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Food Sovereignty for Poor Countries in the Global Trading System

James Thuo Gathii

Loyola University Chicago School of Law

February 9, 2012

Loyola Law Review, New Orleans, Vol. 57, 2012
Albany Law School Research Paper No. 44 of 2011-2012

In this Brenden Brown Lecture delivered at Loyola New Orleans Law School in April, 2011, I address how imported foods often produced under heavy subsidization are quickly displacing locally grown subsistence foods in poor countries. As a result, local peoples in many countries have lost their control over what they eat. In addition, countries that were once food sufficient are now food dependent. Food imports have had adverse consequences on the health, culture and identity particularly of poor people in developing countries. In the South Pacific, for example, organically grown foods are being displaced by cheap fatty meat imports that are highly correlated with lifestyle diseases such as diabetes.

I propose food sovereignty as a way of both conceptualizing this problem brought on in large part by neo-liberal economic globalization as well as a way of countering it. By food sovereignty I mean, in part, giving autonomy to local communities so that they can leverage their bio-diversity and other resources in sustainable crop farm and ecosystem management. Traditional production systems should not be displaced by the onslought of industrial farming methods associated with export led agriculture. In addition to defending traditional agricultural farming, food sovereignty requires governments to support farmers with practical, accessible and affordable extension services such as farm inputs and appropriate technology transfers. This way, local farming does not become short-changed by the support given to export led agriculture or to cheap agricultural imports. In short, I argue that official development policy must not assume that subsistence farming must be fitted seamlessly into the neo-liberal economic project of export-led agriculture with its related apparatuses of intellectual property rights and genetic resource management which seldom address the problems of poverty, hunger and sustainable ecosystem management.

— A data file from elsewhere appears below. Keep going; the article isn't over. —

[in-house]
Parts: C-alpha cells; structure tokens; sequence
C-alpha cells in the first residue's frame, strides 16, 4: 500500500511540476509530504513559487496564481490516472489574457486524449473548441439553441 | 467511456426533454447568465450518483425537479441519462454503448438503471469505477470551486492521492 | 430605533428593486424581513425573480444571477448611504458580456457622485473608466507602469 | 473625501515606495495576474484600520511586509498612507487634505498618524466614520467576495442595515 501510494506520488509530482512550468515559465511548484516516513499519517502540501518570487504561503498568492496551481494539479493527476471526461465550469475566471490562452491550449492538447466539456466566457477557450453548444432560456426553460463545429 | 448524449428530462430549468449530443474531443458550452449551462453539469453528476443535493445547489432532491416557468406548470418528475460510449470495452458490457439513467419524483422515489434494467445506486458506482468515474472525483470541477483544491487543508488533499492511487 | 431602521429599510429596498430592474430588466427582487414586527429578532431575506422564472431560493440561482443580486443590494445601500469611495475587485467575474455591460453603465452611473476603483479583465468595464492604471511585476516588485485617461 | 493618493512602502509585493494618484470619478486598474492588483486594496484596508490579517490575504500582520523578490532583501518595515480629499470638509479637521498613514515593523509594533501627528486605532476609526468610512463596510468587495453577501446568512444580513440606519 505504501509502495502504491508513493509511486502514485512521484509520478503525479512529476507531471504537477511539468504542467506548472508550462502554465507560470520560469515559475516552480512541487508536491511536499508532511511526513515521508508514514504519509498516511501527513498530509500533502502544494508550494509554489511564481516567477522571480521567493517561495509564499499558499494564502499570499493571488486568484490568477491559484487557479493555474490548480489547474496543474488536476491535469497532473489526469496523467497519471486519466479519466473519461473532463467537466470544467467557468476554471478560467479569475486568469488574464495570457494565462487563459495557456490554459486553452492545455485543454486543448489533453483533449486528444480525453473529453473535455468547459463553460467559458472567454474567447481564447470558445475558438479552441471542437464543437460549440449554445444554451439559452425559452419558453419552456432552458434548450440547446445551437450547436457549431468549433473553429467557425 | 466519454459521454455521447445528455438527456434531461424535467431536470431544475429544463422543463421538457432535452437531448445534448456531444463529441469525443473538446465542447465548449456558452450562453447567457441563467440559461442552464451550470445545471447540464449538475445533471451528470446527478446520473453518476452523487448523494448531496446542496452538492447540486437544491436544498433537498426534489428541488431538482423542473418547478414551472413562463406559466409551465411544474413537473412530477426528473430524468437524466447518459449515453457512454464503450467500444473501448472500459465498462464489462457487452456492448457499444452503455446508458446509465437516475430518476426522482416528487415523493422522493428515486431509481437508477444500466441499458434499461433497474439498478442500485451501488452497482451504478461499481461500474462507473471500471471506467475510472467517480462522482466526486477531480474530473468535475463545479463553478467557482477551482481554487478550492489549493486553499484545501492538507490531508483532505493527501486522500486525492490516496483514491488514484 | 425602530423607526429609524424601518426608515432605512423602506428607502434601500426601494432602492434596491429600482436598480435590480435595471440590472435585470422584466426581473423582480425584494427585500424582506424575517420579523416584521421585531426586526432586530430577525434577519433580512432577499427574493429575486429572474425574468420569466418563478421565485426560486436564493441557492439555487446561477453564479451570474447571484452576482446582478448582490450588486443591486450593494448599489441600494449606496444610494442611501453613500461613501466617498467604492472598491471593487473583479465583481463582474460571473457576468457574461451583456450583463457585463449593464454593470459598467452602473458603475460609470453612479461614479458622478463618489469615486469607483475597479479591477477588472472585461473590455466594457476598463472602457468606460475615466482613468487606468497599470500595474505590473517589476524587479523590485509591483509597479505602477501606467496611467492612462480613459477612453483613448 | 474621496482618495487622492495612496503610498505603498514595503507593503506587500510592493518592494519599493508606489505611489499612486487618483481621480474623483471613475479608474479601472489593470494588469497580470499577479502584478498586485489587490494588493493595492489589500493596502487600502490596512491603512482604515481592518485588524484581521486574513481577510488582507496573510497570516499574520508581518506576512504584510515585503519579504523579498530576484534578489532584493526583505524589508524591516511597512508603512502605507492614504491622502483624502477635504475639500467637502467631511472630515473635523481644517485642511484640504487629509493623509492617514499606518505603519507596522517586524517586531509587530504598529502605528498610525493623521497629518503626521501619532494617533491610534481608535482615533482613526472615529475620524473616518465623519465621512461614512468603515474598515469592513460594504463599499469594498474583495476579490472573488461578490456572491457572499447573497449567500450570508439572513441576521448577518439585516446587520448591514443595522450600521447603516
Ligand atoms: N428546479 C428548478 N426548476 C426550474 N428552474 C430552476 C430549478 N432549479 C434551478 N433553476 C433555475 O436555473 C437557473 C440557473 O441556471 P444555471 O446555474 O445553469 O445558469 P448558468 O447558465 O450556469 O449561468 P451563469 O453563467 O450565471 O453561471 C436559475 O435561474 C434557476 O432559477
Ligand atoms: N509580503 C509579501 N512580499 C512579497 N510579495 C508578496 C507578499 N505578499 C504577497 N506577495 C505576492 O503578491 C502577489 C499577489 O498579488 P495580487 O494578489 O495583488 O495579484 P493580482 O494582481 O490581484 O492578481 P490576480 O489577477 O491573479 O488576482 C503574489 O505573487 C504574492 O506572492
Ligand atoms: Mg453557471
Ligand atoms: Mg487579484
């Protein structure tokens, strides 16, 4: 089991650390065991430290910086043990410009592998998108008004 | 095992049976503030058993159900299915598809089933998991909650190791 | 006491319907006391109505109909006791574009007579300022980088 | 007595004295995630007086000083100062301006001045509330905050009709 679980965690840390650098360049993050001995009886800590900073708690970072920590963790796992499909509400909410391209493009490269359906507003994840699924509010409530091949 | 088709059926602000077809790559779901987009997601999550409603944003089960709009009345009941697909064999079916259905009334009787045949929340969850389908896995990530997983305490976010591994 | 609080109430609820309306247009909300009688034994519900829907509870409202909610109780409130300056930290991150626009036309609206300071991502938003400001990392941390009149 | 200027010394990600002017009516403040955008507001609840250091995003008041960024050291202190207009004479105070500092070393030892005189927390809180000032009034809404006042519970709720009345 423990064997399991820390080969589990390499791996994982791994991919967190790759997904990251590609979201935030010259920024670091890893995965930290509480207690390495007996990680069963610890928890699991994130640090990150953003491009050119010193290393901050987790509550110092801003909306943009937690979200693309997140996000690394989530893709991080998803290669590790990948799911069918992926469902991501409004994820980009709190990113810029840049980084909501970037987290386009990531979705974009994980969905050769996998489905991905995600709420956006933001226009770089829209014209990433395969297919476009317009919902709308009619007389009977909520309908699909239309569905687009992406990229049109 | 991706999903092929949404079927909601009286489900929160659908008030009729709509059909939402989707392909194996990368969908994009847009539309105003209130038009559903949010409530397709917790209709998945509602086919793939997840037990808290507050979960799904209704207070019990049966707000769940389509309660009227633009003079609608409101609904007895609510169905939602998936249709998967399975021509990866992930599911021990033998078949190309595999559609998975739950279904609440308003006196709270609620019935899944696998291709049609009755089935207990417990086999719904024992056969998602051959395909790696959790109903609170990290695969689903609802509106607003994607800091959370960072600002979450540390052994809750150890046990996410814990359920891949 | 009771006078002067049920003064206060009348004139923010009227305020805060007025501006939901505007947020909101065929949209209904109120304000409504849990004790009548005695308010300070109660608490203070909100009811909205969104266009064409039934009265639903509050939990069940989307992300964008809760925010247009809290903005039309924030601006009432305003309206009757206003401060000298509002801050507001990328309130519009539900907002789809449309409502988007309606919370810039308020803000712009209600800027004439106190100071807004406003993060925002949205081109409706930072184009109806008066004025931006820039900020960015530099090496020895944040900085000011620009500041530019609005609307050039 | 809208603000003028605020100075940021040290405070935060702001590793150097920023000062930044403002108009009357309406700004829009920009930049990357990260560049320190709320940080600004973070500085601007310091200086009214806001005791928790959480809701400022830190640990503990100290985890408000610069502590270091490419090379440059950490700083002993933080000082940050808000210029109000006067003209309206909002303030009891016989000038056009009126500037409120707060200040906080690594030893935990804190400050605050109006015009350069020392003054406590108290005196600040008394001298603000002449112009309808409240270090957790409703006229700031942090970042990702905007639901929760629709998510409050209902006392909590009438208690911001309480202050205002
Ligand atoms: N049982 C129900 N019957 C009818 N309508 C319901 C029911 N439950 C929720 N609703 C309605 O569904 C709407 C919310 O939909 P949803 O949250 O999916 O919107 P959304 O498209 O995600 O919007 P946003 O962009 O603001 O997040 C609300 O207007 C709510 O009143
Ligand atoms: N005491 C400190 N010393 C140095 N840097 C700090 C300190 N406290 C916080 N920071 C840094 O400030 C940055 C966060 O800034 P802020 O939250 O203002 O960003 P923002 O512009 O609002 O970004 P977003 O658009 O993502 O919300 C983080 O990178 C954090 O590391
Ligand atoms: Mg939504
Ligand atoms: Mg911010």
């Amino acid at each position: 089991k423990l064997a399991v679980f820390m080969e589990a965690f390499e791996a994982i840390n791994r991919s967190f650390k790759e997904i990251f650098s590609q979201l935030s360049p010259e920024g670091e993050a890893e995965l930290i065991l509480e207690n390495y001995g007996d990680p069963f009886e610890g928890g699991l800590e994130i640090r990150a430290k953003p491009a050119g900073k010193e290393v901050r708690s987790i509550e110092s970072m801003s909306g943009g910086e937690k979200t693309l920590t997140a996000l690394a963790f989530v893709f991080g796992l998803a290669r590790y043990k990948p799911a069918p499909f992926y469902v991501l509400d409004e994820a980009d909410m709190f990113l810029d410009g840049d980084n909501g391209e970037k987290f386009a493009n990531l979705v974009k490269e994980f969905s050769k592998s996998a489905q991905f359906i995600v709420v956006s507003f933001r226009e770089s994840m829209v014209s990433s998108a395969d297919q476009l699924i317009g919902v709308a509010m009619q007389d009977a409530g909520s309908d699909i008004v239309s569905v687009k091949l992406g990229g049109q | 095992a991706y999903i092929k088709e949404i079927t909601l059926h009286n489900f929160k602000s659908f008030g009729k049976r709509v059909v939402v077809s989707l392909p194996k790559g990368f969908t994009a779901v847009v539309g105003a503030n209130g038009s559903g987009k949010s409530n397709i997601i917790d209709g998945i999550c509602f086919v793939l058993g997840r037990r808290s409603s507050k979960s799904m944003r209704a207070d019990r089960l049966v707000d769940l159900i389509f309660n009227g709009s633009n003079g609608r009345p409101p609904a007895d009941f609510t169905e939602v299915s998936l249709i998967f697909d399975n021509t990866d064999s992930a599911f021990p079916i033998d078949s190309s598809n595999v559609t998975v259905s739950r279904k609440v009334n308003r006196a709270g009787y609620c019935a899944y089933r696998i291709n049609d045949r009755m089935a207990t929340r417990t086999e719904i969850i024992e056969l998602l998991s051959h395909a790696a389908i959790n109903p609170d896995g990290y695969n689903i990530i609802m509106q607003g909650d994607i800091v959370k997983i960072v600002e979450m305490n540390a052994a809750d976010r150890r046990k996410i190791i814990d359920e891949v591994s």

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Date posted: February 10, 2012 ; Last revised: April 3, 2012

Suggested Citation

Gathii, James Thuo, Food Sovereignty for Poor Countries in the Global Trading System (February 9, 2012). Loyola Law Review, New Orleans, Vol. 57, 2012; Albany Law School Research Paper No. 44 of 2011-2012. Available at SSRN: https://ssrn.com/abstract=2002244

Contact Information

James Thuo Gathii (Contact Author)
Loyola University Chicago School of Law ( email )
25 East Pearson
Chicago, IL 60611
United States

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